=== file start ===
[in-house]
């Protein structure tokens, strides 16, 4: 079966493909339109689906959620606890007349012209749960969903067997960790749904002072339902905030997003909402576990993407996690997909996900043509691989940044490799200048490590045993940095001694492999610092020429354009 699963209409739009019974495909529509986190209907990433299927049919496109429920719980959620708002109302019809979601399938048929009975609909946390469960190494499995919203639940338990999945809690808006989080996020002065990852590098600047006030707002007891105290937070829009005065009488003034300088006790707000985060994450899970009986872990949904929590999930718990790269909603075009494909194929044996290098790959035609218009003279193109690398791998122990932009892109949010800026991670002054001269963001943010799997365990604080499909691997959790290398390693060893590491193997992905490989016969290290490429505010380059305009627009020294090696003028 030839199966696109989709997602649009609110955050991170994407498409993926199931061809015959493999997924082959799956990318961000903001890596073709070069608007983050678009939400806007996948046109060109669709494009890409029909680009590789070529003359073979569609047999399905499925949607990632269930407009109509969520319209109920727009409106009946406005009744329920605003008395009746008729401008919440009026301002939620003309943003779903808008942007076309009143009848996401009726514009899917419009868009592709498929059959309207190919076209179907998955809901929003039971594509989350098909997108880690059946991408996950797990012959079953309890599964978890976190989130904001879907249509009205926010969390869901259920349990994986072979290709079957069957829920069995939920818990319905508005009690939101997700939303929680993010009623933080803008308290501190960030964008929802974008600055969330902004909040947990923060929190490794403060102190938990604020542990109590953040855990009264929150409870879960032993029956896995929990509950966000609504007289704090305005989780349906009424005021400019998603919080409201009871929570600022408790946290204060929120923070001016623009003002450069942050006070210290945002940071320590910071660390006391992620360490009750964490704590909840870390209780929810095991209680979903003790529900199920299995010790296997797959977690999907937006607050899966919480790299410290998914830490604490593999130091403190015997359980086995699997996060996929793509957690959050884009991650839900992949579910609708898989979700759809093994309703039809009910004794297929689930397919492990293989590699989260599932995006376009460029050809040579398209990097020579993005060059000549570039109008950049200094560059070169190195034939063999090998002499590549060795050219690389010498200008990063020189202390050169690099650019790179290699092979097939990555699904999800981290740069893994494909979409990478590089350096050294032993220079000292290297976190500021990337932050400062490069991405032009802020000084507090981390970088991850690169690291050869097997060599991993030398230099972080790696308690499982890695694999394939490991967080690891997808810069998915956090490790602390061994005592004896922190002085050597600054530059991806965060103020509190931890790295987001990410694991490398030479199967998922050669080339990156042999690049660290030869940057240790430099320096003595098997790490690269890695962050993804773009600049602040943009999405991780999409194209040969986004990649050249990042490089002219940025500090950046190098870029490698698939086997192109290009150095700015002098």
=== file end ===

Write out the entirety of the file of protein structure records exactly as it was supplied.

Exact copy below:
[in-house]
């Protein structure tokens, strides 16, 4: 079966493909339109689906959620606890007349012209749960969903067997960790749904002072339902905030997003909402576990993407996690997909996900043509691989940044490799200048490590045993940095001694492999610092020429354009 699963209409739009019974495909529509986190209907990433299927049919496109429920719980959620708002109302019809979601399938048929009975609909946390469960190494499995919203639940338990999945809690808006989080996020002065990852590098600047006030707002007891105290937070829009005065009488003034300088006790707000985060994450899970009986872990949904929590999930718990790269909603075009494909194929044996290098790959035609218009003279193109690398791998122990932009892109949010800026991670002054001269963001943010799997365990604080499909691997959790290398390693060893590491193997992905490989016969290290490429505010380059305009627009020294090696003028 030839199966696109989709997602649009609110955050991170994407498409993926199931061809015959493999997924082959799956990318961000903001890596073709070069608007983050678009939400806007996948046109060109669709494009890409029909680009590789070529003359073979569609047999399905499925949607990632269930407009109509969520319209109920727009409106009946406005009744329920605003008395009746008729401008919440009026301002939620003309943003779903808008942007076309009143009848996401009726514009899917419009868009592709498929059959309207190919076209179907998955809901929003039971594509989350098909997108880690059946991408996950797990012959079953309890599964978890976190989130904001879907249509009205926010969390869901259920349990994986072979290709079957069957829920069995939920818990319905508005009690939101997700939303929680993010009623933080803008308290501190960030964008929802974008600055969330902004909040947990923060929190490794403060102190938990604020542990109590953040855990009264929150409870879960032993029956896995929990509950966000609504007289704090305005989780349906009424005021400019998603919080409201009871929570600022408790946290204060929120923070001016623009003002450069942050006070210290945002940071320590910071660390006391992620360490009750964490704590909840870390209780929810095991209680979903003790529900199920299995010790296997797959977690999907937006607050899966919480790299410290998914830490604490593999130091403190015997359980086995699997996060996929793509957690959050884009991650839900992949579910609708898989979700759809093994309703039809009910004794297929689930397919492990293989590699989260599932995006376009460029050809040579398209990097020579993005060059000549570039109008950049200094560059070169190195034939063999090998002499590549060795050219690389010498200008990063020189202390050169690099650019790179290699092979097939990555699904999800981290740069893994494909979409990478590089350096050294032993220079000292290297976190500021990337932050400062490069991405032009802020000084507090981390970088991850690169690291050869097997060599991993030398230099972080790696308690499982890695694999394939490991967080690891997808810069998915956090490790602390061994005592004896922190002085050597600054530059991806965060103020509190931890790295987001990410694991490398030479199967998922050669080339990156042999690049660290030869940057240790430099320096003595098997790490690269890695962050993804773009600049602040943009999405991780999409194209040969986004990649050249990042490089002219940025500090950046190098870029490698698939086997192109290009150095700015002098």